Quoting Hebrews 11:6: “Moreover, without faith it is impossible to please God well, for whoever approaches God must believe that he is and that he becomes the rewarder of those earnestly seeking him.”
So question: Why is it impossible to please God without faith? Probably the most obvious would be that if you don’t have faith in God, you wouldn’t even try to please him in the first place. This situation reminded me of a 20/20 TV show segment I watched recently about an American soldier who lost track of his twin children for over 40 years. (Part 1, Part 2) His greatest fear was that his children would have concluded that he abandoned them. Indeed, that was what they thought. In truth, he ran against one legal battle after another trying to reconnect.
The reason this story drives home the truth of Hebrews 11:6 is that the children had lost faith, hope, belief that their father cared. There was no relationship. In fact, the son was surprised that his father was even still alive. So the logical conclusion would be: “Why bother, my father doesn’t care and likely is dead.” Likewise, today some feel that “God is dead” and/or that he doesn’t care. With such feelings, obviously even those that might want to know God if he existed, are left with no desire to check out the truth of the matter.
But Paul was writing to believers which puts a bit of a different spin on that matter. Lack of faith, even momentary, displays a lack of appreciation, a lack of trust and confidence, for all that God has done and has demonstrated himself to be. We humans are indeed “weak” in a spiritual sense. We constantly need to be fortified, encouraged. Jesus was known of citing this issue when addressing even his closest followers with the words “you of little faith.”
Consider how this might happen to one who claims to believe in God. All mankind, both believers and non-believers, have the same challenges and issues in life. We are all imperfect. So large upsets and unexpected circumstances can momentarily knock us down (in a spiritual sense). In a literal sense, when we fall down, our first inclination is to get right back on our feet, look around, and hope no one saw. But in a spiritual sense, for some odd reason, we don’t react the same way. After getting knocked down or stumbling over an obstacle, some react by just lying there on the ground.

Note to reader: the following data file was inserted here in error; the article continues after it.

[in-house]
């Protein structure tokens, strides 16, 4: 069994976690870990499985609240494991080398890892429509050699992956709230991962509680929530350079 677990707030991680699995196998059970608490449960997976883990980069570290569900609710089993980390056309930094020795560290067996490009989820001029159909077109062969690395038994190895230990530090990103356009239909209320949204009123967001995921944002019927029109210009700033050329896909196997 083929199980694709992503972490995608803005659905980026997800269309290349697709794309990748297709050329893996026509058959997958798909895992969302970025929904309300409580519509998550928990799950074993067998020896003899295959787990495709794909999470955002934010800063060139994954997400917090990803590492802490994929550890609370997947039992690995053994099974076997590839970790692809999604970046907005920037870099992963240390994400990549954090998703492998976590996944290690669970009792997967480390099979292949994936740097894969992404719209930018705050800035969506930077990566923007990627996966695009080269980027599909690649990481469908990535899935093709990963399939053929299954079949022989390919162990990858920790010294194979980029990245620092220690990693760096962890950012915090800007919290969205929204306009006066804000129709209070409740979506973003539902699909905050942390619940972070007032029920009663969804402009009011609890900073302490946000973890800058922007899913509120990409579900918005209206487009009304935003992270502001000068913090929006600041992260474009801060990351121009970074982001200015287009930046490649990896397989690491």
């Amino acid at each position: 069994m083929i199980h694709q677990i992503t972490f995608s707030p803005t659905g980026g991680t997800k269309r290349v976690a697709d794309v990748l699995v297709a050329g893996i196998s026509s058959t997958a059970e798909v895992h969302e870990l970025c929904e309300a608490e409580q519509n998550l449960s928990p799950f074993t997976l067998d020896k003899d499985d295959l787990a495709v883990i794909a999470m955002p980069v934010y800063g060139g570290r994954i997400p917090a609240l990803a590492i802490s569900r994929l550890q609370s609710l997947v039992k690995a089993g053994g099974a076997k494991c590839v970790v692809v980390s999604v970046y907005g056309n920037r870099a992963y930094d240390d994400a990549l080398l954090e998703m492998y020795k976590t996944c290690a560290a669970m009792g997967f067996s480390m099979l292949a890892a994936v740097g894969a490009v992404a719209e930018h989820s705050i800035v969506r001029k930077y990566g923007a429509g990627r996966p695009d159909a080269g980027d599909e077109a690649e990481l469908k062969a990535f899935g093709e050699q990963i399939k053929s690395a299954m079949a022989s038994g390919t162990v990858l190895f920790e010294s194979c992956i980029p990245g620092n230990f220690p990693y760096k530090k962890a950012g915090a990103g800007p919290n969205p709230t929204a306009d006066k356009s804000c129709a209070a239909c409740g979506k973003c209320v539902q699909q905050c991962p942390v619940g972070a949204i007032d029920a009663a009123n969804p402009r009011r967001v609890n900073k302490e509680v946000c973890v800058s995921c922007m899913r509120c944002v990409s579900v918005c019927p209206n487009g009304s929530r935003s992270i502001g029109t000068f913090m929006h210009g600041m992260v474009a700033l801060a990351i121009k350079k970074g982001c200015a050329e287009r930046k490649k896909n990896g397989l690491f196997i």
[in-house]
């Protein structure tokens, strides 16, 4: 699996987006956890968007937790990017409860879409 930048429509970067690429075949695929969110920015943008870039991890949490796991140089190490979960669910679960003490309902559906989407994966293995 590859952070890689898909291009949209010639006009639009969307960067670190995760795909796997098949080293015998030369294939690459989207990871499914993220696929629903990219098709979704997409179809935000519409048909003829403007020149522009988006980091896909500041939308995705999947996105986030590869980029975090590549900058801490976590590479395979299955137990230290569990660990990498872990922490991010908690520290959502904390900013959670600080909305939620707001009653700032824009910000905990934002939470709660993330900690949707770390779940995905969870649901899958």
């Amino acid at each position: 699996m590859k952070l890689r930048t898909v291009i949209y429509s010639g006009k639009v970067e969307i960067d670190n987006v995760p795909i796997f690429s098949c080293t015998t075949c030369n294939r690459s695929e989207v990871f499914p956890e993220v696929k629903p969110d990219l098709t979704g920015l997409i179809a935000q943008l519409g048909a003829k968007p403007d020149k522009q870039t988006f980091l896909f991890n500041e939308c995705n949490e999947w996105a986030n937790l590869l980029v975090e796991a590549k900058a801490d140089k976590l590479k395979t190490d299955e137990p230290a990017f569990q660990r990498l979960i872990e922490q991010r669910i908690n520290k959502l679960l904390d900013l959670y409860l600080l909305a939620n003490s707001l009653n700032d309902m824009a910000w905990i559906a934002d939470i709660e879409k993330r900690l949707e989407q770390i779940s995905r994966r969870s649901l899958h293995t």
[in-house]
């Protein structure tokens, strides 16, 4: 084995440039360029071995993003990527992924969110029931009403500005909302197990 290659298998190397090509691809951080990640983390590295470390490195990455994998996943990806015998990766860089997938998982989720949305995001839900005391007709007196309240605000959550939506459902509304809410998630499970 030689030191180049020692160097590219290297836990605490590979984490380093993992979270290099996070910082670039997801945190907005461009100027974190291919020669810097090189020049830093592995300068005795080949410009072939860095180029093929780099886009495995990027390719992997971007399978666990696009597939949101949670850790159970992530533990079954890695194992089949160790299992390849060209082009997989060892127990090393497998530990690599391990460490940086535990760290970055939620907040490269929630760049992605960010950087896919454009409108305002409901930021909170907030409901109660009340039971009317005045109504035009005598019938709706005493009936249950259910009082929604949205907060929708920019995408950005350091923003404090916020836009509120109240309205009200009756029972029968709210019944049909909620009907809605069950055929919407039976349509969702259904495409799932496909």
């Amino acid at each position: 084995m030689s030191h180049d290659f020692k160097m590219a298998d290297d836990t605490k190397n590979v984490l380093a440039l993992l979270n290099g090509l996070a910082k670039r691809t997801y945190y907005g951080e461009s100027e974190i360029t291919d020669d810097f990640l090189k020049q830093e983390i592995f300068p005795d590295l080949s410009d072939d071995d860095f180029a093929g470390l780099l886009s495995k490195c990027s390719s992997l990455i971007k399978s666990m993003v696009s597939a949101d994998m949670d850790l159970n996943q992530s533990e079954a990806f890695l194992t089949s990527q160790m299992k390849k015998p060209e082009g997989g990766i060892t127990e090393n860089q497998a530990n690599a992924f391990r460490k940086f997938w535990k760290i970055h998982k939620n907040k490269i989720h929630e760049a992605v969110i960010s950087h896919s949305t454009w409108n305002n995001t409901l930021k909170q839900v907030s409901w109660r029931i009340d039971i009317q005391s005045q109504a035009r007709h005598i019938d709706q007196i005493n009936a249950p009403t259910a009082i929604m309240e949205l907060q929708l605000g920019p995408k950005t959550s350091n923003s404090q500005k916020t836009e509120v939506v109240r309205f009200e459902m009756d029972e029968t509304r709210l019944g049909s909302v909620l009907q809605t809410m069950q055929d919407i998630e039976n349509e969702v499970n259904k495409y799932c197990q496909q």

The Bible therefore reminds believers to get back up. I read recently that falling is not the measure of “a man.” It is what he does after the fall that truly demonstrates manly (adult) qualities IF he makes every immediate effort to stand up again.
But there is yet one more thing to remember. When a parent is teaching a child to ride a two-wheel bike, the child needs confidence not only in their own ability, which the parent constantly encourages, but also that the parent is there to rescue them if something happens. The parent may not be able to stop a fall, but they WILL rescue their child – bandaging the wounds, consoling the child. The same is true of God. He may not stop a spiritual fall, but he has assured us through examples in scripture that should be enough that we never lose faith. Coming back to the child on the bike, what if, even with all the love the parent gives the child, the child still acts like the parent doesn’t really love them or claims he doesn’t trust the parent. Obviously that would both disappoint and frustrate the parent. In that context then, “without faith it is impossible to please God well.” We can disappoint and hurt him. But Paul’s words at Hebrews 11:6 weren’t intended to be discouraging. Reading all of chapter 11 and the beginning of chapter 12, we see that he is trying to motivate his readers to appreciation that God does exist, does care, and can and will help us.